Just as he has turned the world of college basketball upside down, Stephen Curry, the 6’3” junior guard from little-known Davidson College averaging nearly 30 points per game, defied standard practice in his first visit to New York as a player in Tuesday night’s Jimmy V Classic.
On the doubleheader bill opposing Davidson was West Virginia, a Big East team coached by Bob Huggins, as well as Villanova and Texas, two huge programs from power conferences ranked in the top 12 of several major polls, were set to square off in the night cap.
But everyone in a packed Madison Square Garden came to see Stephen Curry and a college many could not have found on a map. (It’s in North Carolina, for the record). Professional stars Devin Harris and Vince Carter were on hand to check out a player LeBron James has come to watch multiple times.
The most astounding part of Curry’s visit to New York wasn’t his 27 points, 10 assists and four steals in a 68-65 Davidson win. It’s that for Curry, this was an off-night.
“It is amazing from where I got here when we played [Eastern] Michigan, there were like 10 people in the stands,” a composed Curry told reporters in his first New York press conference following the game. “It has really changed for us. I think the army is growing in our favor with each win we are getting.”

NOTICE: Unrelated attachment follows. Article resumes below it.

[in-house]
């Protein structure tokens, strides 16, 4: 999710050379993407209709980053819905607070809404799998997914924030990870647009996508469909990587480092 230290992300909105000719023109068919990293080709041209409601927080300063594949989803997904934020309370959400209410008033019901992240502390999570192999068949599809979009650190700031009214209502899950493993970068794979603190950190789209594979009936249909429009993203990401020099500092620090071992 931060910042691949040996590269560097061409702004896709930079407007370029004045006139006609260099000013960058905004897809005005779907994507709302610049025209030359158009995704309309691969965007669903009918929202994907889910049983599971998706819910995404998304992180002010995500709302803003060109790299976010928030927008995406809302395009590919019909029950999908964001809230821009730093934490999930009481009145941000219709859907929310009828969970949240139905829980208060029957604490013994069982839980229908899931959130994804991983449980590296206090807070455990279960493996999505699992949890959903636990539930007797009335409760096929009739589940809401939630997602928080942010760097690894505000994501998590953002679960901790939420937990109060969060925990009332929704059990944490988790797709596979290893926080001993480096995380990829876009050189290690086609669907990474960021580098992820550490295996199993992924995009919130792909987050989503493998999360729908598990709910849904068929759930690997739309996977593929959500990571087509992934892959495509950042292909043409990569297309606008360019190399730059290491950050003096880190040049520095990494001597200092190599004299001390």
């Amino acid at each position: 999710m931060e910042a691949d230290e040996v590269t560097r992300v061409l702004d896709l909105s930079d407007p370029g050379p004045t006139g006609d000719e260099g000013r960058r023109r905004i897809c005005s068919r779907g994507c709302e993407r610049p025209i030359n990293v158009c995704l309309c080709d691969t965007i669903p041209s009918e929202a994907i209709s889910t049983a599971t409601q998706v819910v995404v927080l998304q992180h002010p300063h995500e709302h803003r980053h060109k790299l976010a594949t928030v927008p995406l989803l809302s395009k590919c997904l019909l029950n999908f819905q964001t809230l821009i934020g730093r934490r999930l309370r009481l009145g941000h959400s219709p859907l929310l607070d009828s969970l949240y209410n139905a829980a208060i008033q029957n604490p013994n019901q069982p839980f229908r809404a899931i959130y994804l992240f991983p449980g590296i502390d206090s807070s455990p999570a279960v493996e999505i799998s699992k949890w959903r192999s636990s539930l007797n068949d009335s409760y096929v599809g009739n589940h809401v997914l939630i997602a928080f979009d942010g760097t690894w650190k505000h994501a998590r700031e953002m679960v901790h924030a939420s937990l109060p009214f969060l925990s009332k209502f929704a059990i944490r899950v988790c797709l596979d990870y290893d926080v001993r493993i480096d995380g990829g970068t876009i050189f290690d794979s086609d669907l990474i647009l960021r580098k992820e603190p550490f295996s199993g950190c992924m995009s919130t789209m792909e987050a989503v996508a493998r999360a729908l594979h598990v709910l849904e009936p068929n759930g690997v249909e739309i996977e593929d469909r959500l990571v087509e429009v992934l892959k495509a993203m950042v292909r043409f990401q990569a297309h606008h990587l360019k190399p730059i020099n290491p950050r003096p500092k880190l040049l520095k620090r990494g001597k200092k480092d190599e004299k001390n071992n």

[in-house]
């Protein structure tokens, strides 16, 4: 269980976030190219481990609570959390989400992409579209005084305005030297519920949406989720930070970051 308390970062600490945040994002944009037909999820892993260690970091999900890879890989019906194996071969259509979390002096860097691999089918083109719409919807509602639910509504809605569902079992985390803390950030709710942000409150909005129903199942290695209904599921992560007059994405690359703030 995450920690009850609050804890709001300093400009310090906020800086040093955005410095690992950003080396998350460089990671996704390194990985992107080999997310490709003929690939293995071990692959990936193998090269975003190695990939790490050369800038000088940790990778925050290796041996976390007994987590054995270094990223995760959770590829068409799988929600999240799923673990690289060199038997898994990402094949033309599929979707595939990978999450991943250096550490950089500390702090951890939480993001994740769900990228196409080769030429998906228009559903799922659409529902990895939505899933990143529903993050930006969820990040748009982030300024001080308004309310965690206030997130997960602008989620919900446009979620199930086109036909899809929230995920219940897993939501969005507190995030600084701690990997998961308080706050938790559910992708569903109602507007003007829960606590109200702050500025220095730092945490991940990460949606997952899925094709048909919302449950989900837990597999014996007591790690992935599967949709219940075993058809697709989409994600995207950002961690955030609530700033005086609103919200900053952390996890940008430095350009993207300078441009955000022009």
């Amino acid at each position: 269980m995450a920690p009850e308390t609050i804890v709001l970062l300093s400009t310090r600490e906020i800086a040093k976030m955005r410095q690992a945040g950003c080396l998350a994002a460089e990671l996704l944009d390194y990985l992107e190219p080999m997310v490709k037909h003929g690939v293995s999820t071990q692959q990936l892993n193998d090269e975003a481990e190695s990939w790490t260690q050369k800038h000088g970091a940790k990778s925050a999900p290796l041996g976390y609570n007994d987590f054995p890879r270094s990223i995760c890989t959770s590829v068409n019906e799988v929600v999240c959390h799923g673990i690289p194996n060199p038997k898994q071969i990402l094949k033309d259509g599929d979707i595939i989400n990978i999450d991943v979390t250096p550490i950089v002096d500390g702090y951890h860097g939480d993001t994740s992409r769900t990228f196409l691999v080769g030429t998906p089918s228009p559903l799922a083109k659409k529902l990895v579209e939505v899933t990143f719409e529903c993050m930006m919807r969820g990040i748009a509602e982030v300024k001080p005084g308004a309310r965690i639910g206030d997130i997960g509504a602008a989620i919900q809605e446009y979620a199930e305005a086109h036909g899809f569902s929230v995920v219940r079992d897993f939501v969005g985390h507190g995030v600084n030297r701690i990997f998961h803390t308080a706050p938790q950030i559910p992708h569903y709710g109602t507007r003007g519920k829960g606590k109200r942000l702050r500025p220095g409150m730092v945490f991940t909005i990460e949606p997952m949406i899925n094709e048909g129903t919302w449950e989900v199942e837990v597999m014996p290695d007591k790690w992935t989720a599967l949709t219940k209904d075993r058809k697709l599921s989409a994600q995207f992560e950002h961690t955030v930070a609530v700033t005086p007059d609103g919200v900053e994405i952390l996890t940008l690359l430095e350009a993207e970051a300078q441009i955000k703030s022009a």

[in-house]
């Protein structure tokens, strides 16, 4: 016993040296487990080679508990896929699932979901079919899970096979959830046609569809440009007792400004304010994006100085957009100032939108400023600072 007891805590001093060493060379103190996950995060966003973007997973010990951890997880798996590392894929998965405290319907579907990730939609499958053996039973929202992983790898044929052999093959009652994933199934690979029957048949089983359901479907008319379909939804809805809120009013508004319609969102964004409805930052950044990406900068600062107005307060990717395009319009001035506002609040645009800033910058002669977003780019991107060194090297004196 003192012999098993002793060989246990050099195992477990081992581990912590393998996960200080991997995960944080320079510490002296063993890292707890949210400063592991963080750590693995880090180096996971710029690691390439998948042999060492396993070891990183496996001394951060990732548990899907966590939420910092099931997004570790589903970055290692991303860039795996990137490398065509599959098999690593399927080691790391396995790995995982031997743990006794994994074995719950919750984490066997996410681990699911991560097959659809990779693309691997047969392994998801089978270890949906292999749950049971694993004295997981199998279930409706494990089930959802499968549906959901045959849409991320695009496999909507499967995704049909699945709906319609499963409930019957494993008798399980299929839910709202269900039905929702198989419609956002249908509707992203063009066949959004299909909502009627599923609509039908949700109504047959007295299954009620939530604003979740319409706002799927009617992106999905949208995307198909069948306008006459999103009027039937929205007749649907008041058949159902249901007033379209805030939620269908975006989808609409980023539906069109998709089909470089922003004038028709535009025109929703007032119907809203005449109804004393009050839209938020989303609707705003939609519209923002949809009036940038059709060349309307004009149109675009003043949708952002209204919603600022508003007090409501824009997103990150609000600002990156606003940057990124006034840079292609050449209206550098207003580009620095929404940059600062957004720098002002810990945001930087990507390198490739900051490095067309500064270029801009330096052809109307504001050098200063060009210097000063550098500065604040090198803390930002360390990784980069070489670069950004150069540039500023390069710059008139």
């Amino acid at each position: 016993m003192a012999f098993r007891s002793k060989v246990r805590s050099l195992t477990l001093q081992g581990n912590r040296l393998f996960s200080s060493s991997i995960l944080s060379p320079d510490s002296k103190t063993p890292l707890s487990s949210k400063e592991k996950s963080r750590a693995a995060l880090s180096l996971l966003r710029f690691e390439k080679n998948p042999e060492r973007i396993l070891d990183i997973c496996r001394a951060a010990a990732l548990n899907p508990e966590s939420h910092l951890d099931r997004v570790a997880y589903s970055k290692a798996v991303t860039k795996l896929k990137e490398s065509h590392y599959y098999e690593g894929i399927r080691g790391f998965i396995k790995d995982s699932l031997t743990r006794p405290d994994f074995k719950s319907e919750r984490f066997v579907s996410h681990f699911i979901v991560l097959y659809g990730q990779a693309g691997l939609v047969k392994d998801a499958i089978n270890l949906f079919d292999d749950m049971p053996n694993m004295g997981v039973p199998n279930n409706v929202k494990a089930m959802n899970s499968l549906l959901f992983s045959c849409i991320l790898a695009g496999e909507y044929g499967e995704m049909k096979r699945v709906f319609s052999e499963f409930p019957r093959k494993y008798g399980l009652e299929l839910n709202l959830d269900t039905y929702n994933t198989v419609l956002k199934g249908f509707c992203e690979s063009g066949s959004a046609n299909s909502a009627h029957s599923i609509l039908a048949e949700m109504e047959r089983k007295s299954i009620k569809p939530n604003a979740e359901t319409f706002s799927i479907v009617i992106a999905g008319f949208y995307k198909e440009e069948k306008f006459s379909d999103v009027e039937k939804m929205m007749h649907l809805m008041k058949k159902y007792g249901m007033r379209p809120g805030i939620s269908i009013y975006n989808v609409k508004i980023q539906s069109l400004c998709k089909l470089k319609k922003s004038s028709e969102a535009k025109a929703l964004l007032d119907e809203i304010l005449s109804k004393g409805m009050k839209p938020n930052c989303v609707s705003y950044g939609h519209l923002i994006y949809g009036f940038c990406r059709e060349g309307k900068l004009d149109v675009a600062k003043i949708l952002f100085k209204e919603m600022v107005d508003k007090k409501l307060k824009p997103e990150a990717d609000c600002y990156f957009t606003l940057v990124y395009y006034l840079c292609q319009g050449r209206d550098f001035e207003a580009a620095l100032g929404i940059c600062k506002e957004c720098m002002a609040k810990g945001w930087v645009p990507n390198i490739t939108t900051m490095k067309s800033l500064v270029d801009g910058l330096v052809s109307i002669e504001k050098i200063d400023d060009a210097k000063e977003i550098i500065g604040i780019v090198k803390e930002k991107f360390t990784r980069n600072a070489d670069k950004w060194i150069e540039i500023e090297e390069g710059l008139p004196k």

Curry habitually attributes shortcomings to himself and credits any accomplishment, even his own, to the team. Both his humility and his talent meant Curry had the crowd with him from the start Tuesday. The Garden gathering, even those dressed in Texas orange or Villanova blue, reacted to his every shot, pass or defensive play. There was legitimate surprise in the crowd when he missed a shot—given that even the best shooters miss as often as they make, such surprise is illustrative of both the already existing legend of Curry and the beauty of his release, which makes every shot look like it is destined to go in.
But Curry missed quite a few shots against a West Virginia defense that threw defenders between four and eight inches taller at him. Curry began the game 4-for-19, a shock given his field-goal percentage of better than 50 percent coming into the game.
“I say it was a matter of being at the Garden the first time and playing against a good Big East team and a good defensive scheme that Bob Huggins had,” Davidson coach Bob McKillop, a Queens native, said following the game.
But the greatness of Curry is that despite the shooting woes, he didn’t let it take away from other aspects of his game. Curry, though only 6-foot-3, often defends taller opponents—in part because his teammates are even more undersized relative to position, but also because he is able to make up for size with anticipation.
Witness a play at the 12:24 mark: 6-foot-2 guard Darryl Bryant drove to the basket, but Curry managed to reach up at precisely the right moment and force a jump ball. Not only is it a play that taller players routinely mistime and foul, but Curry, whom Davidson relies on like few teams count on their stars, might have shied away from the play to avoid further foul difficulties. Instead, he simply made the play, and kept his team ahead by three points.